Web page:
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The message being pushed by mortgage brokers and consumer advocates that borrowers should maintain their current mortgage repayments when interest rates fall and pay off their home loans sooner has well and truly been absorbed by home owners.

Nearly seven out of 10 mortgage holders (68%) surveyed by Nielsen said their number one financial goal was to pay off their home loans, confirming the view that Australians regard owning their home outright as key for their financial future.

This is despite a home not being able to generate any income in retirement apart from when it is sold, meaning future retirees could find themselves debt-free but cash poor.

In a Property Observer webinar on property and wealth-creation, WHK financial adviser Peter Handberg advised investors against investing extra income in paying off their mortgages but to consider putting the money into a balanced income-generating retirement portfolio made up of a mix of shares, property, bonds and cash.

“You can’t sell a bedroom,” says Handberg.

Only 13% of the 500 borrowers surveyed by Nielsen said their top goal was to save for retirement, while just 8% said purchasing an investment property was their number one goal, confirming the savings culture in Australia highlighted in a recent speech by RBA deputy governor Philip Lowe.

The Nielsen study was commissioned by mortgage lender Crown Lending, with chief executive Scott Parry saying results show that the overwhelming majority of Australians wanted to live debt-free.

The propensity for borrowers to make extra mortgage repayments and reduce their home loans comes as banks earn billions more by not passing on interest rate cuts in full.

Following last week’s 25-basis-point rate cut by the RBA, all the major banks and their subsidiaries passed on 20 basis points, increasing their interest margin buffer by a further five basis points.

Notwithstanding the propensity of making prepayments, Mark Lewis, chairman of Adelaide mortgage broker Bernie Lewis, says that in the last five years borrowers have paid $18 billion extra in interest on their home loans due to banks not passing on the RBA interest rate cuts in full.

The banks say higher funding costs and a need for them to raise more expensive funding from retail deposits mean they cannot afford to pass on rate cuts in full anymore.

Lewis says while he agrees “on a grassroots level” that banks are not obliged to move in lockstep with the RBA, he does not buy their funding excuses, which he calls a “bitter pill” for borrowers to swallow as banks continue to generate record profits.

“The gap between the Reserve Bank cash rate and the average standard variable interest rate of the four major banks has nearly doubled since 2007 [from 1.8 percentage points in 2007 to roughly 3.4 percentage points currently],” he says.

According to, the average standard variable rate across the lenders on its panel in November was 6.62% compared with a cash rate of 3.25% – a difference of 3.37 percentage points.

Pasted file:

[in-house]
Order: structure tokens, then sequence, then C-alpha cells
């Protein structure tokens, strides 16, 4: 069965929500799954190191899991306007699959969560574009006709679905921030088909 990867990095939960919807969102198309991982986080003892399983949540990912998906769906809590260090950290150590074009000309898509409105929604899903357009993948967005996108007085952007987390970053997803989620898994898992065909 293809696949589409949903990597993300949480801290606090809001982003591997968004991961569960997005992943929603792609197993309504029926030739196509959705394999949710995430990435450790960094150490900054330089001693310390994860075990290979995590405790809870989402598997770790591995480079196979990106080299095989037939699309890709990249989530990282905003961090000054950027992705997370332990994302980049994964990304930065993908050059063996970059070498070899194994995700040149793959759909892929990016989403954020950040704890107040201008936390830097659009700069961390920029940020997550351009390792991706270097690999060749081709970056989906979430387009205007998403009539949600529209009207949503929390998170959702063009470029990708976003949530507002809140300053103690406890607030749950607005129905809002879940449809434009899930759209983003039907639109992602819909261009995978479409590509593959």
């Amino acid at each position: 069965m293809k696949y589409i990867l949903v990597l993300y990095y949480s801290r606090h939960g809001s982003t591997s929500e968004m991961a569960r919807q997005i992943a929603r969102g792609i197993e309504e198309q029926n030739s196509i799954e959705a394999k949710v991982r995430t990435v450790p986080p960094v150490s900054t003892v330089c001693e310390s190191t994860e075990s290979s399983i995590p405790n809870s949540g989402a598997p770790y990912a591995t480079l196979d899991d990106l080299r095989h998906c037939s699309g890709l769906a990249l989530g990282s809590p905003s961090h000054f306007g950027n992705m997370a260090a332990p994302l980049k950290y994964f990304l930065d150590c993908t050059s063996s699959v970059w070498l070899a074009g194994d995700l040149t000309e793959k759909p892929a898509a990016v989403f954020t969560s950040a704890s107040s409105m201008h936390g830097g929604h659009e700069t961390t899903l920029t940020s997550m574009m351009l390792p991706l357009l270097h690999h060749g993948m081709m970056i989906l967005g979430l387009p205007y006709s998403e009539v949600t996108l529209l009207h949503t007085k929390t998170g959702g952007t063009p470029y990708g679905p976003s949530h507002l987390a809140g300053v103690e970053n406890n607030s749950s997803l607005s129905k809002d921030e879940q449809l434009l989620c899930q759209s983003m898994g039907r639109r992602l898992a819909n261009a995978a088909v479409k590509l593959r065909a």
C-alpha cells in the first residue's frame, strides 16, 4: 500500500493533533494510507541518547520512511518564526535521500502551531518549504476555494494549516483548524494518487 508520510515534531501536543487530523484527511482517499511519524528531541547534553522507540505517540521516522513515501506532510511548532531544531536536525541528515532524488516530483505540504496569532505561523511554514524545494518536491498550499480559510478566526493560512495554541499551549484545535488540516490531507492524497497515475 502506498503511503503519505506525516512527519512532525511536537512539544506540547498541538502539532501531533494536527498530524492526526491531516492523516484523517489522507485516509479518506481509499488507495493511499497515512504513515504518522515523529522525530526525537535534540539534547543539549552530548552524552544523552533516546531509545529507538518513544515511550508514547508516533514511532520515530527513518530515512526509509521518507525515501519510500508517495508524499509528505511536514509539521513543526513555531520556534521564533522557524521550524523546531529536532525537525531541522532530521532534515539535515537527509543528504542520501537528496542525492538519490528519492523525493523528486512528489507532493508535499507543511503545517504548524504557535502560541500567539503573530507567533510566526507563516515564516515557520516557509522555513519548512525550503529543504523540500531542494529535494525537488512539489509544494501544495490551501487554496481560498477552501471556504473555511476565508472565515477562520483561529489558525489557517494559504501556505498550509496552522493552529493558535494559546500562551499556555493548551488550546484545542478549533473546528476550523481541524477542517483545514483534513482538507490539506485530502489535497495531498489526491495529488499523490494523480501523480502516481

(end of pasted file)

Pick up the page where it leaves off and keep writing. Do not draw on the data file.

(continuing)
Assuming that lenders pass on 20 basis points on average – the average standard variable rate would reduce to 6.42% with the cash rate at 3% – a difference of 3.42 percentage points.

Lewis says that despite the RBA’s “emergency” cash rate setting, the increased margins of the banks means the cash rate would need to fall to 2% to have any impact – a fact acknowledged by Philip Lowe, when he said in the same recent speech, that the cash rate was currently 1.5 percentage points lower than it would otherwise be due to bank mortgage rates no longer moving “in near lock step with the cash rate”.

Despite their being better deals on offer through alternative lenders, Lewis says many borrowers appear apathetic to the fact that they are paying more than the need to on their home loan while banks are more than happy to take the extra cash and add it to their bottom line profits.

“You could argue that they have the right to increase, but the other thing that comes into play is the lack of competition in the market. With reduced competition comes lazy banks and a growth in margin,” Lewis says.

Banks have also been gouging extra interest payments from borrowers by the length of time they are taking to pass on rate cuts.

ANZ and Westpac combined are expected to generate more than $53 million in interest by being the last of the big four to pass on the RBA’s cash rate cut, with economists estimating that the major banks earn around $2 million for each day they withhold passing on the rate cut, according to Australian Broker online.

Westpac will pass on 20 basis points on December 17 – a full 13 days after the RBA announced its rate cut, while ANZ borrowers must wait until Friday to hear how much it will pass on as part of its independent rate review with borrowers likely to have to wait at least a week further for any rate cut to take effect (December 21).

The Commonwealth Bank and NAB passed on their 20 basis point rate cuts on December 10, earning an extra $14 million each by delaying the rate cut reaching borrowers.

Only Yellow Brick Road and ING Direct have passed on the full 25 basis points to borrowers.

Yellow Brick Road’s rate took effect on December 10, but ING Direct borrowers must wait until Christmas Eve (21 days after the RBA decision) to benefit from lower repayments.

Story by: Larry Schlesinger Source:

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